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    • wesilly

      I was not belittling you in the slightest, but I think it’s very telling that you read my comment that way. Your defenses are clearly up. I find it interesting that folks are holding you to a higher standard than you’ve held for yourself perhaps when you initially penned this, and you’re not necessarily willing to engage deeper in those responses. I tried to use my words very carefully so as not to attack you. I didn’t feel like you answered the question you posed as thoughtfully as you could have. There was no real acknowledgment that practicing sex without a condom can be considered self-destructive - and no parallels drawn to other such behaviors. I find that really interesting and a bit problematic. I don’t see that as belittling you or calling you a name.  I did want to check you on the privilege exhibited in this article. As someone with privilege, I find it important. I get that being checked can be hard. But for the record, calling you privileged is not calling you a name. Thanks for acknowledging that you worked with organizations. Doesn’t necessarily prove to me that you have a vast understanding of the consequences your rhetoric could have on those communities. You’re not schooling me and you’re not fooling anyone to ignore the incredible and pervasive barriers to care that these communities face. They don’t all just live in Philly, and they shouldn’t all have to flock to Philly to get relatively easy access to care. If you wanna have a conversation about being sex-positive, as I’ve seen you mention here, then have that conversation. I get the shame thing, as I think I outlined earlier. But there’s a way to have this conversation, be sex positive, be inclusive of communities you don’t belong to, not shame people, and still acknowledge the enormous risk you take when you have sex without a condom.

    • wesilly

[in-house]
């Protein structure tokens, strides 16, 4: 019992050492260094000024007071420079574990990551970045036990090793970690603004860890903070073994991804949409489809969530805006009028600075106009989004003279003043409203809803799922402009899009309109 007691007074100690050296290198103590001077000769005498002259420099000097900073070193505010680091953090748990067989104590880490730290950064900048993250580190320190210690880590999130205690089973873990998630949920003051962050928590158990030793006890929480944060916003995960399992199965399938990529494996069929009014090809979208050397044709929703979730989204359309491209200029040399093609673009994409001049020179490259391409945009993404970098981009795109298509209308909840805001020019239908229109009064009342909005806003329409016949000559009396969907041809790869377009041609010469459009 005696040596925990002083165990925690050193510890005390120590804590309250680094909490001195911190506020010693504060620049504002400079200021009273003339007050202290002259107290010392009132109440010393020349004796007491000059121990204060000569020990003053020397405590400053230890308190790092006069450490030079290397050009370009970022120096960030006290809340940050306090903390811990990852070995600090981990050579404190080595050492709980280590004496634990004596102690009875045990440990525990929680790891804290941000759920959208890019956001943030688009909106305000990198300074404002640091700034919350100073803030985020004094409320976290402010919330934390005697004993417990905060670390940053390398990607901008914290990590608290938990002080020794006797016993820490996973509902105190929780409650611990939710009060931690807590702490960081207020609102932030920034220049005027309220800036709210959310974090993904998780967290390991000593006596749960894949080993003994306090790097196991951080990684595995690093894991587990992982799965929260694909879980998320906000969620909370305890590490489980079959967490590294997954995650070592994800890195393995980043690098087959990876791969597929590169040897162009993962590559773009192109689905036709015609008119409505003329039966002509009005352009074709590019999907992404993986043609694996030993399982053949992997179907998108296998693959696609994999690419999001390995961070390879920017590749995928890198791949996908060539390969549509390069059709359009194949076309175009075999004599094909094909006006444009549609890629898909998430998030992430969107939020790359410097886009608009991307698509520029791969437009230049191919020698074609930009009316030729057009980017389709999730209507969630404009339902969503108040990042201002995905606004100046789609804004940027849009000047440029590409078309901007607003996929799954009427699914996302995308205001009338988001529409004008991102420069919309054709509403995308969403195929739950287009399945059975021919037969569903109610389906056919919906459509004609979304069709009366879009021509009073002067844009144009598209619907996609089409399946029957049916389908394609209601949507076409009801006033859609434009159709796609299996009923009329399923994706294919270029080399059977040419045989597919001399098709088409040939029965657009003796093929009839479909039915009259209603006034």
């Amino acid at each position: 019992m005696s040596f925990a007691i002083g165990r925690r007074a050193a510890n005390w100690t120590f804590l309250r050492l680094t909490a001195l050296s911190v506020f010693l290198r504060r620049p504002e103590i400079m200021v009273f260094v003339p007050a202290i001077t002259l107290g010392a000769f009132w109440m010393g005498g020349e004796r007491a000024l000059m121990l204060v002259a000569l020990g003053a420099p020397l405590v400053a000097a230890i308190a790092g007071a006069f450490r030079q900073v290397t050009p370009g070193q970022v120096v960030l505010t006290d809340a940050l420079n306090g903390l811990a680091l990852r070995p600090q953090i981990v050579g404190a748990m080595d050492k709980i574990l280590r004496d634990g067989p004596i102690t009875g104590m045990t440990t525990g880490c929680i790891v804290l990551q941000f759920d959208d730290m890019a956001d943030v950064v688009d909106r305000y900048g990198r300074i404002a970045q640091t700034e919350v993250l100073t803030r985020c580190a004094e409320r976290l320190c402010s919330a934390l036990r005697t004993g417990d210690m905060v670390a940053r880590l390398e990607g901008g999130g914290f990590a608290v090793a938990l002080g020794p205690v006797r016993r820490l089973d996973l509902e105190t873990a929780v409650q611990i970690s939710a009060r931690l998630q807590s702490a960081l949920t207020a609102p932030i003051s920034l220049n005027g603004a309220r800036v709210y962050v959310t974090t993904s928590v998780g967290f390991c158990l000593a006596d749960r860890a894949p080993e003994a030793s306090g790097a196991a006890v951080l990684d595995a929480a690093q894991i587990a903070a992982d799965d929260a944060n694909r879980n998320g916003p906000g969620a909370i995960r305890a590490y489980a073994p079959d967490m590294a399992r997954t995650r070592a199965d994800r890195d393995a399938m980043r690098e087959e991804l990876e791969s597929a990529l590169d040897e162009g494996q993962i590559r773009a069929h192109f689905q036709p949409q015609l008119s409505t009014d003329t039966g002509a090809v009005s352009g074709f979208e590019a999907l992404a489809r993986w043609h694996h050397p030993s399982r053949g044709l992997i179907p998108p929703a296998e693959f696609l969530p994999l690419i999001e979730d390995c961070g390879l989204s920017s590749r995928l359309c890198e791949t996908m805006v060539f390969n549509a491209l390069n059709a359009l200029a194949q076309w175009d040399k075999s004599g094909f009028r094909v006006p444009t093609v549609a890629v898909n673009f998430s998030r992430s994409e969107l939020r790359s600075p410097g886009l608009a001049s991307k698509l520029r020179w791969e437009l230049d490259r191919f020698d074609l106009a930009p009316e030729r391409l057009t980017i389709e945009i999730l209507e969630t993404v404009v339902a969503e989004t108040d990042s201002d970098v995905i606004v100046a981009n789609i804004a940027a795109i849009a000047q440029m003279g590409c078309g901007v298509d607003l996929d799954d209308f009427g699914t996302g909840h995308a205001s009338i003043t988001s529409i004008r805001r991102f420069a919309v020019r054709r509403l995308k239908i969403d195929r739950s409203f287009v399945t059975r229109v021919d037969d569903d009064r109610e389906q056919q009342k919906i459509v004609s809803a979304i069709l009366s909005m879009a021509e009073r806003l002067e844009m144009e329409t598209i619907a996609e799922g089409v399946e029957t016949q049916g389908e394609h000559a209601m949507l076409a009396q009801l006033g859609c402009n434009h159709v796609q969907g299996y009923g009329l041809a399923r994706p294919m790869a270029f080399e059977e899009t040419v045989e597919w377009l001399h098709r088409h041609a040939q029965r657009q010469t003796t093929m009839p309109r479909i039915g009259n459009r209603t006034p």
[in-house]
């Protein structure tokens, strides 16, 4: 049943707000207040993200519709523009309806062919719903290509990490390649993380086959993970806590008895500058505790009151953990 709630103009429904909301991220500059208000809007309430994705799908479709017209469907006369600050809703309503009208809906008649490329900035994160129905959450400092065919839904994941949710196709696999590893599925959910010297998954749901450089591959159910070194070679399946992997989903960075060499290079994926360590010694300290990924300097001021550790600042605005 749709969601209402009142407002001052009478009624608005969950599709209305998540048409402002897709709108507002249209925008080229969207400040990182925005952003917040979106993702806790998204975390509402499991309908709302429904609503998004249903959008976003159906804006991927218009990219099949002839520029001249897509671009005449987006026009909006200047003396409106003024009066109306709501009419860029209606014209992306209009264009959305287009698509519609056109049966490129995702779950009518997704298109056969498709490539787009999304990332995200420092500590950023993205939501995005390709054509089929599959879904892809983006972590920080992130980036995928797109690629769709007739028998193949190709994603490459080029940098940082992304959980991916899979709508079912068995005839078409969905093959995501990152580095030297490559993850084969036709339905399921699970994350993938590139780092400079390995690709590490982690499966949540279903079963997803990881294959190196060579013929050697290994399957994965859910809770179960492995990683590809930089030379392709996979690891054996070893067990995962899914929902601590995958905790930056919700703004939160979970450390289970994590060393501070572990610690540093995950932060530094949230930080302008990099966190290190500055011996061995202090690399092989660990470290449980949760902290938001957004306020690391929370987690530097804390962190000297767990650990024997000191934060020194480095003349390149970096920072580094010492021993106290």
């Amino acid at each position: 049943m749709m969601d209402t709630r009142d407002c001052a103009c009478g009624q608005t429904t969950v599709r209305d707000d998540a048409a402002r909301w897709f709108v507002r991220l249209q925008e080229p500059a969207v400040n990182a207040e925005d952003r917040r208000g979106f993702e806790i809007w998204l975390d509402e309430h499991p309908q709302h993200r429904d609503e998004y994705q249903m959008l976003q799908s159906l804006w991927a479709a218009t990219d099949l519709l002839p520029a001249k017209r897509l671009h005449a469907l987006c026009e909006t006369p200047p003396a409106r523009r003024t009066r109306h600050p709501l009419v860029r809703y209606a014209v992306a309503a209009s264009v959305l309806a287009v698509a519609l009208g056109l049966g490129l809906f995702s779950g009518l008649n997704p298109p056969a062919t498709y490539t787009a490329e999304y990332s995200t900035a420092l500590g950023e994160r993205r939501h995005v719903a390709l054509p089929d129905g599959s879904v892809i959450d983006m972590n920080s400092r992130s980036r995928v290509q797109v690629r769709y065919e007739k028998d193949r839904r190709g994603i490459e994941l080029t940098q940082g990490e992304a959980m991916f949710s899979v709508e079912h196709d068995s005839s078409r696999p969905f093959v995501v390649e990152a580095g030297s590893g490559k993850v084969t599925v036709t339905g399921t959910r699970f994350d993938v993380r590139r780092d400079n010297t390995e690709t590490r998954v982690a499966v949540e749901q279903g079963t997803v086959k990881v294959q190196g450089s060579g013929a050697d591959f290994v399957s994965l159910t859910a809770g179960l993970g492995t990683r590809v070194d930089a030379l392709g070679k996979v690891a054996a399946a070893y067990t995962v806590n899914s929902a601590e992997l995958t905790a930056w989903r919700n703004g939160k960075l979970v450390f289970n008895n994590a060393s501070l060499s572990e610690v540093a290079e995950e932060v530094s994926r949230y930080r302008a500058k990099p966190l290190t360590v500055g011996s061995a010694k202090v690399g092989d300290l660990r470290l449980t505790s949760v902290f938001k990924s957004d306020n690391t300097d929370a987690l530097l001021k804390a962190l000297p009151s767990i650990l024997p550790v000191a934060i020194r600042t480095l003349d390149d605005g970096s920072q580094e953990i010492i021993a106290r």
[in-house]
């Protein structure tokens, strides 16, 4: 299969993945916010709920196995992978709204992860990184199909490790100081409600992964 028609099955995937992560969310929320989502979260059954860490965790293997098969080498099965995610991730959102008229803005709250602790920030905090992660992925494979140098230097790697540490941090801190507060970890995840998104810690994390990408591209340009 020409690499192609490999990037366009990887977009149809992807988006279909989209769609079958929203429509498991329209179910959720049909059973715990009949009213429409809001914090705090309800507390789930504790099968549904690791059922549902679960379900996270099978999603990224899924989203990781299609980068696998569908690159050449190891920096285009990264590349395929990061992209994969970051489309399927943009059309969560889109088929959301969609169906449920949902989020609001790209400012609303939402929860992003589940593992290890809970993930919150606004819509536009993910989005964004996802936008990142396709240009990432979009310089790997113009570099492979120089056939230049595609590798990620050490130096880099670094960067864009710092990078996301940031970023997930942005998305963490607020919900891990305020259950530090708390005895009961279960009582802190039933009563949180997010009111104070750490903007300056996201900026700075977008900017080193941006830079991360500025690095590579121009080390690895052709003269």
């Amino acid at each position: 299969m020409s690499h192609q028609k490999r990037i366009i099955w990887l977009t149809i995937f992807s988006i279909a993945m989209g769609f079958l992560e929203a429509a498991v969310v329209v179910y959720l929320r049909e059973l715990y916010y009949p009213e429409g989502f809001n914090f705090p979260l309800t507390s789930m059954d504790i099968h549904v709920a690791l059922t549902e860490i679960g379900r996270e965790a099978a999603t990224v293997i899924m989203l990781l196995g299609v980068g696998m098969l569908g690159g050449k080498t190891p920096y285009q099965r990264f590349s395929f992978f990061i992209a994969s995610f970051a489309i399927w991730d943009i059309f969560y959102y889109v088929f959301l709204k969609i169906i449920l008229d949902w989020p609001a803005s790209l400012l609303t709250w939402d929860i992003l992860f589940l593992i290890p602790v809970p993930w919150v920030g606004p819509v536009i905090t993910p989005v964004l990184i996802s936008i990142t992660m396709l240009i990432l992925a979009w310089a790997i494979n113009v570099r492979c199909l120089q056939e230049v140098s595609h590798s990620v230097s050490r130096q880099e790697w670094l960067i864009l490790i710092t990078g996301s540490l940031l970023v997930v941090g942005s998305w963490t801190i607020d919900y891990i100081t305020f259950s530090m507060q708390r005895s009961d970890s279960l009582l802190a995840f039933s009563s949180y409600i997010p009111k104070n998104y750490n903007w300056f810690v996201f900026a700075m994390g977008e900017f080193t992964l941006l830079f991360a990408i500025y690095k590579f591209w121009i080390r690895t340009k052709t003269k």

Let’s take out barebacking for a moment. The reason why it’s so hard for anyone to talk about behavior like you’re describing is because it’s often hard for human beings to talk about doing something “against our better judgment.” (Your words) When you engage in a behavior, no matter what it is, that is against your better judgment, you feel guilt because you know you engaged in a behavior that either you or someone else has deemed wrong. And shame is the voice in your head that is chiding you for not living up to a certain standard. In some cases, that standard is bullshit. For example, gender norms. The shame we feel from stepping outside of a gender norm is real, but it’s also not necessarily a behavior that is inherently wrong. It’s a behavior that society tells us is wrong. And as we often know, society fucks things up. Willfully engaging in a behavior that increases your risk for contracting a disease and others not mentioned here that have the power to destroy your body is quite literally a self-destructive behavior. I don’t think it’s moralistic (unless you wanna get balls-deep philosophical) to say that protecting one’s self and one’s body against disease is what one ought to do. I get not wanting to tell people how to live their lives - but asking people to be safer to help save and preserve their quality of life is a good thing. It shows compassion, it shows concern for life, and it shows a respect to the ideal that self-destructive behavior can be a really negative thing. I’m sorry that you (and others) feel shame from that kind of concern. I find it stunning and odd. So, yes. It’s difficult to talk about barebacking, or any behavior that highlights potentially self-destructive behavior because it’s an admission on your part that you’re doing something - not wrong - but risky. You didn’t mention any of this in your essay, and talking about why it’s so hard CAN be named in a very real way. PS - You write from a position of extreme privilege - most of which isn’t even acknowledged here. I don’t take issue with your courage to try to start a conversation about this, but to not acknowledge all of the factors that play into your privilege and to not even acknowledge the complexity of trying to have this conversation in, oh say, communities of color or with trans* folks or folks who don’t have access to the studies and tests that you regularly engage in - I think that’s a real fucking travesty.